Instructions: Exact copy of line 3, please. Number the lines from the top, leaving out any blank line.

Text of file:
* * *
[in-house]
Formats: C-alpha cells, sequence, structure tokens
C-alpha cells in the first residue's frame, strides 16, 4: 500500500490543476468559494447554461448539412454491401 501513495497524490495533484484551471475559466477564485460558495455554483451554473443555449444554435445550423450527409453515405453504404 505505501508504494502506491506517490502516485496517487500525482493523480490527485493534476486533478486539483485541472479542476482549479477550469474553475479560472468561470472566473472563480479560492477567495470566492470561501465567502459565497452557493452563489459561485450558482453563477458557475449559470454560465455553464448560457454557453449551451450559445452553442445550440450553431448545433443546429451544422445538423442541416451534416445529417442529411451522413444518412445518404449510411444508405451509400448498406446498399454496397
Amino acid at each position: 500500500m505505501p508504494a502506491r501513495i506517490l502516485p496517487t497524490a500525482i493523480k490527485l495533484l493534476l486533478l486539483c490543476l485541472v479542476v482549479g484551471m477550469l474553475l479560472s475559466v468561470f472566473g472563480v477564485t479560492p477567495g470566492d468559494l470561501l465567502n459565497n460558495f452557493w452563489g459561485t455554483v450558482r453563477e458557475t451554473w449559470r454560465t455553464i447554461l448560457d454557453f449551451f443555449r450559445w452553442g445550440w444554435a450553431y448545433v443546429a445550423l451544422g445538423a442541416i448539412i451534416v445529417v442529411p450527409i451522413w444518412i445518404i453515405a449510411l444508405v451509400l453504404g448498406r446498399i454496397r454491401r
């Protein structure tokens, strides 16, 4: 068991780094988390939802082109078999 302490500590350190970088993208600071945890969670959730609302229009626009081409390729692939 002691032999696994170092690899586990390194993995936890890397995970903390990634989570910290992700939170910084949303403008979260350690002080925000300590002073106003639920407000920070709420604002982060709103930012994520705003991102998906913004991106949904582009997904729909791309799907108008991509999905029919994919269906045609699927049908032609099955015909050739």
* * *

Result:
C-alpha cells in the first residue's frame, strides 16, 4: 500500500490543476468559494447554461448539412454491401 501513495497524490495533484484551471475559466477564485460558495455554483451554473443555449444554435445550423450527409453515405453504404 505505501508504494502506491506517490502516485496517487500525482493523480490527485493534476486533478486539483485541472479542476482549479477550469474553475479560472468561470472566473472563480479560492477567495470566492470561501465567502459565497452557493452563489459561485450558482453563477458557475449559470454560465455553464448560457454557453449551451450559445452553442445550440450553431448545433443546429451544422445538423442541416451534416445529417442529411451522413444518412445518404449510411444508405451509400448498406446498399454496397